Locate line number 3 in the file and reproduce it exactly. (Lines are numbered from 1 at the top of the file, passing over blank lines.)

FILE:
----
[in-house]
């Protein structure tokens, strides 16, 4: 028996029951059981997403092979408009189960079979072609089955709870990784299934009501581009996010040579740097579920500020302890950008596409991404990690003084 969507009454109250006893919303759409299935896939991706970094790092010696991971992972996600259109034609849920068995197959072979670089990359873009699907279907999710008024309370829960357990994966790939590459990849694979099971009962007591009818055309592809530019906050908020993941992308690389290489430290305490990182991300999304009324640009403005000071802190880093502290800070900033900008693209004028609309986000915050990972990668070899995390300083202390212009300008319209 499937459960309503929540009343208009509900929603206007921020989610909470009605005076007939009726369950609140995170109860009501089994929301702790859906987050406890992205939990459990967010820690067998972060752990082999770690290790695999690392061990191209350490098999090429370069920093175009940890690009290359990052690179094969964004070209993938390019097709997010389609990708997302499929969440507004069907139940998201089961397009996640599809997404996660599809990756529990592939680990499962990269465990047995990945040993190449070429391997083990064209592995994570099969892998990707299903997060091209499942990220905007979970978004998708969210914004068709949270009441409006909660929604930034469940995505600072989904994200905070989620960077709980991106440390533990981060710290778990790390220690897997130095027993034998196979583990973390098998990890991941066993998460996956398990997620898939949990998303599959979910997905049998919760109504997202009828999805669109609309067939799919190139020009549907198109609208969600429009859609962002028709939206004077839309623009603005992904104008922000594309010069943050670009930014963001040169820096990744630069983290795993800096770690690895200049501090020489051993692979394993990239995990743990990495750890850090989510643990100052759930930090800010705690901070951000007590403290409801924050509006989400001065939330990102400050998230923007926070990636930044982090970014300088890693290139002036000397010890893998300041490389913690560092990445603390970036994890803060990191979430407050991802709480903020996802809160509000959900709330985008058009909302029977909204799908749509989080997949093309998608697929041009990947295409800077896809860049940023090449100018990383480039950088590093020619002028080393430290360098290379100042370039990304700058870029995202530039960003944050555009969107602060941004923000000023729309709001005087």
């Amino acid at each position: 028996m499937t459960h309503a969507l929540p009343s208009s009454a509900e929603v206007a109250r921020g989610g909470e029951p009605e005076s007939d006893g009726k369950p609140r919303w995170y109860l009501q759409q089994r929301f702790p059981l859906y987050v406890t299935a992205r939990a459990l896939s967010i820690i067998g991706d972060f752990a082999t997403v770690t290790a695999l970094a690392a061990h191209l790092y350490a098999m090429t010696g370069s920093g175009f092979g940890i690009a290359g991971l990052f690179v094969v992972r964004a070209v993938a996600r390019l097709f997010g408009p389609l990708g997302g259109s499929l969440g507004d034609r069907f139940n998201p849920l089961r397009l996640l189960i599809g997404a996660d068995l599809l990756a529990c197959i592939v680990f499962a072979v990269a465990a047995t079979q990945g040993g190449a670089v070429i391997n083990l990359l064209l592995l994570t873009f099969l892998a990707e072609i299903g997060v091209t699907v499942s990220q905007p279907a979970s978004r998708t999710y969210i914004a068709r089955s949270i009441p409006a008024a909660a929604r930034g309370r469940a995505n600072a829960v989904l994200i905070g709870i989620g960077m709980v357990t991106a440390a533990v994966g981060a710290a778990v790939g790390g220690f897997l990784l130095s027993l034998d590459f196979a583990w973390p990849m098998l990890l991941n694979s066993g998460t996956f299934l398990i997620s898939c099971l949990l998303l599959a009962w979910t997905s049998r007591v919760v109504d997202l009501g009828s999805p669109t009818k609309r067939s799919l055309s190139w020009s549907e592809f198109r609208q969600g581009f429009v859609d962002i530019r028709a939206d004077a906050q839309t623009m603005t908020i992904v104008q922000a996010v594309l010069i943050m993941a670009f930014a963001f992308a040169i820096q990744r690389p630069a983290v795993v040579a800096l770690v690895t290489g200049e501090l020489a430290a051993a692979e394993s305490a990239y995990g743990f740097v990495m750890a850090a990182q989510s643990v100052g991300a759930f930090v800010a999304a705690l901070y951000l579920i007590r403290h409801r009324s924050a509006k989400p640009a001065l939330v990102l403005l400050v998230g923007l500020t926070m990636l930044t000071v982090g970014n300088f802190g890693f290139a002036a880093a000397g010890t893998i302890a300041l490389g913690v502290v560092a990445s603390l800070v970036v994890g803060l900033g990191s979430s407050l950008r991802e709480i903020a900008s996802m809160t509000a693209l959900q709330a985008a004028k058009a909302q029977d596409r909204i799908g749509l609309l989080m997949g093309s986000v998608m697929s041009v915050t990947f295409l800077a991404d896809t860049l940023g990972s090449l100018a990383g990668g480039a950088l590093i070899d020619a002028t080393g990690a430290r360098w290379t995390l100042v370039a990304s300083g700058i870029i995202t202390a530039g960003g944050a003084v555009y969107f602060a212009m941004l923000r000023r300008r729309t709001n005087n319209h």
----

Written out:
């Amino acid at each position: 028996m499937t459960h309503a969507l929540p009343s208009s009454a509900e929603v206007a109250r921020g989610g909470e029951p009605e005076s007939d006893g009726k369950p609140r919303w995170y109860l009501q759409q089994r929301f702790p059981l859906y987050v406890t299935a992205r939990a459990l896939s967010i820690i067998g991706d972060f752990a082999t997403v770690t290790a695999l970094a690392a061990h191209l790092y350490a098999m090429t010696g370069s920093g175009f092979g940890i690009a290359g991971l990052f690179v094969v992972r964004a070209v993938a996600r390019l097709f997010g408009p389609l990708g997302g259109s499929l969440g507004d034609r069907f139940n998201p849920l089961r397009l996640l189960i599809g997404a996660d068995l599809l990756a529990c197959i592939v680990f499962a072979v990269a465990a047995t079979q990945g040993g190449a670089v070429i391997n083990l990359l064209l592995l994570t873009f099969l892998a990707e072609i299903g997060v091209t699907v499942s990220q905007p279907a979970s978004r998708t999710y969210i914004a068709r089955s949270i009441p409006a008024a909660a929604r930034g309370r469940a995505n600072a829960v989904l994200i905070g709870i989620g960077m709980v357990t991106a440390a533990v994966g981060a710290a778990v790939g790390g220690f897997l990784l130095s027993l034998d590459f196979a583990w973390p990849m098998l990890l991941n694979s066993g998460t996956f299934l398990i997620s898939c099971l949990l998303l599959a009962w979910t997905s049998r007591v919760v109504d997202l009501g009828s999805p669109t009818k609309r067939s799919l055309s190139w020009s549907e592809f198109r609208q969600g581009f429009v859609d962002i530019r028709a939206d004077a906050q839309t623009m603005t908020i992904v104008q922000a996010v594309l010069i943050m993941a670009f930014a963001f992308a040169i820096q990744r690389p630069a983290v795993v040579a800096l770690v690895t290489g200049e501090l020489a430290a051993a692979e394993s305490a990239y995990g743990f740097v990495m750890a850090a990182q989510s643990v100052g991300a759930f930090v800010a999304a705690l901070y951000l579920i007590r403290h409801r009324s924050a509006k989400p640009a001065l939330v990102l403005l400050v998230g923007l500020t926070m990636l930044t000071v982090g970014n300088f802190g890693f290139a002036a880093a000397g010890t893998i302890a300041l490389g913690v502290v560092a990445s603390l800070v970036v994890g803060l900033g990191s979430s407050l950008r991802e709480i903020a900008s996802m809160t509000a693209l959900q709330a985008a004028k058009a909302q029977d596409r909204i799908g749509l609309l989080m997949g093309s986000v998608m697929s041009v915050t990947f295409l800077a991404d896809t860049l940023g990972s090449l100018a990383g990668g480039a950088l590093i070899d020619a002028t080393g990690a430290r360098w290379t995390l100042v370039a990304s300083g700058i870029i995202t202390a530039g960003g944050a003084v555009y969107f602060a212009m941004l923000r000023r300008r729309t709001n005087n319209h």